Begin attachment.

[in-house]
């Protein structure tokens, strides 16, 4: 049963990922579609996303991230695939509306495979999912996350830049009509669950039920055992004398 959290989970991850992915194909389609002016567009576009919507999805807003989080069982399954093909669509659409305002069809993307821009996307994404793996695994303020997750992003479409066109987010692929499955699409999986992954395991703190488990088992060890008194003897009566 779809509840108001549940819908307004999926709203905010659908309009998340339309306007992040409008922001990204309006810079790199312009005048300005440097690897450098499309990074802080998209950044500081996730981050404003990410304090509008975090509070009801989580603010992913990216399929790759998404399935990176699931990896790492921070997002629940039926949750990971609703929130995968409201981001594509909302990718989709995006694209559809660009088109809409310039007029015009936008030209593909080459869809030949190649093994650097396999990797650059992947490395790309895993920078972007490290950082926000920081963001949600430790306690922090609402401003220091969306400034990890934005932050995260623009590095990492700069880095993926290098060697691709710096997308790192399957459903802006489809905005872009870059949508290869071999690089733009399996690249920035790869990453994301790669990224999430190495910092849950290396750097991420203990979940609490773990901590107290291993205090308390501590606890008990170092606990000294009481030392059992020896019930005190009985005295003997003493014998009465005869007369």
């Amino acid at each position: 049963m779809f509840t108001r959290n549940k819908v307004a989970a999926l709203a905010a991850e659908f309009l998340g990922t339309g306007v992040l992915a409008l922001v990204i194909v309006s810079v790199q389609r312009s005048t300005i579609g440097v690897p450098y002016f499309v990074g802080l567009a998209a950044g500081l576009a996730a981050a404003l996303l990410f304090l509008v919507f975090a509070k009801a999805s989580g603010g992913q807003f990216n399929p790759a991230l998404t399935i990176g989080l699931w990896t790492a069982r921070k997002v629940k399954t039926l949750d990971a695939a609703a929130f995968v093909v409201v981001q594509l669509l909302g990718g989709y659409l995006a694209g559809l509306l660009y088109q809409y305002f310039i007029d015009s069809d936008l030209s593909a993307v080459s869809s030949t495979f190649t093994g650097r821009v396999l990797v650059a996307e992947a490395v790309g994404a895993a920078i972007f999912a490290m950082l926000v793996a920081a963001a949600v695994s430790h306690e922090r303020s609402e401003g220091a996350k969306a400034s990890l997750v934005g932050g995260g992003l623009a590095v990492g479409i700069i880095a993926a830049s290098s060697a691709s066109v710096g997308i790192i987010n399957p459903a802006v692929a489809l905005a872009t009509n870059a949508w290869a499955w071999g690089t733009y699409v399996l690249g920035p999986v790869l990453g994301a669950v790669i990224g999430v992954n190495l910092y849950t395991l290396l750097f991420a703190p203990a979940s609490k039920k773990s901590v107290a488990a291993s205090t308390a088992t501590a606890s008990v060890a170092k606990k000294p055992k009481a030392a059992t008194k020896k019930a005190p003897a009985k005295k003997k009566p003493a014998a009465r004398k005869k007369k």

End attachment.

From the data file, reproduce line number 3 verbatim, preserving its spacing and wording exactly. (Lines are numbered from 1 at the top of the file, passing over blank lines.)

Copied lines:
């Amino acid at each position: 049963m779809f509840t108001r959290n549940k819908v307004a989970a999926l709203a905010a991850e659908f309009l998340g990922t339309g306007v992040l992915a409008l922001v990204i194909v309006s810079v790199q389609r312009s005048t300005i579609g440097v690897p450098y002016f499309v990074g802080l567009a998209a950044g500081l576009a996730a981050a404003l996303l990410f304090l509008v919507f975090a509070k009801a999805s989580g603010g992913q807003f990216n399929p790759a991230l998404t399935i990176g989080l699931w990896t790492a069982r921070k997002v629940k399954t039926l949750d990971a695939a609703a929130f995968v093909v409201v981001q594509l669509l909302g990718g989709y659409l995006a694209g559809l509306l660009y088109q809409y305002f310039i007029d015009s069809d936008l030209s593909a993307v080459s869809s030949t495979f190649t093994g650097r821009v396999l990797v650059a996307e992947a490395v790309g994404a895993a920078i972007f999912a490290m950082l926000v793996a920081a963001a949600v695994s430790h306690e922090r303020s609402e401003g220091a996350k969306a400034s990890l997750v934005g932050g995260g992003l623009a590095v990492g479409i700069i880095a993926a830049s290098s060697a691709s066109v710096g997308i790192i987010n399957p459903a802006v692929a489809l905005a872009t009509n870059a949508w290869a499955w071999g690089t733009y699409v399996l690249g920035p999986v790869l990453g994301a669950v790669i990224g999430v992954n190495l910092y849950t395991l290396l750097f991420a703190p203990a979940s609490k039920k773990s901590v107290a488990a291993s205090t308390a088992t501590a606890s008990v060890a170092k606990k000294p055992k009481a030392a059992t008194k020896k019930a005190p003897a009985k005295k003997k009566p003493a014998a009465r004398k005869k007369k």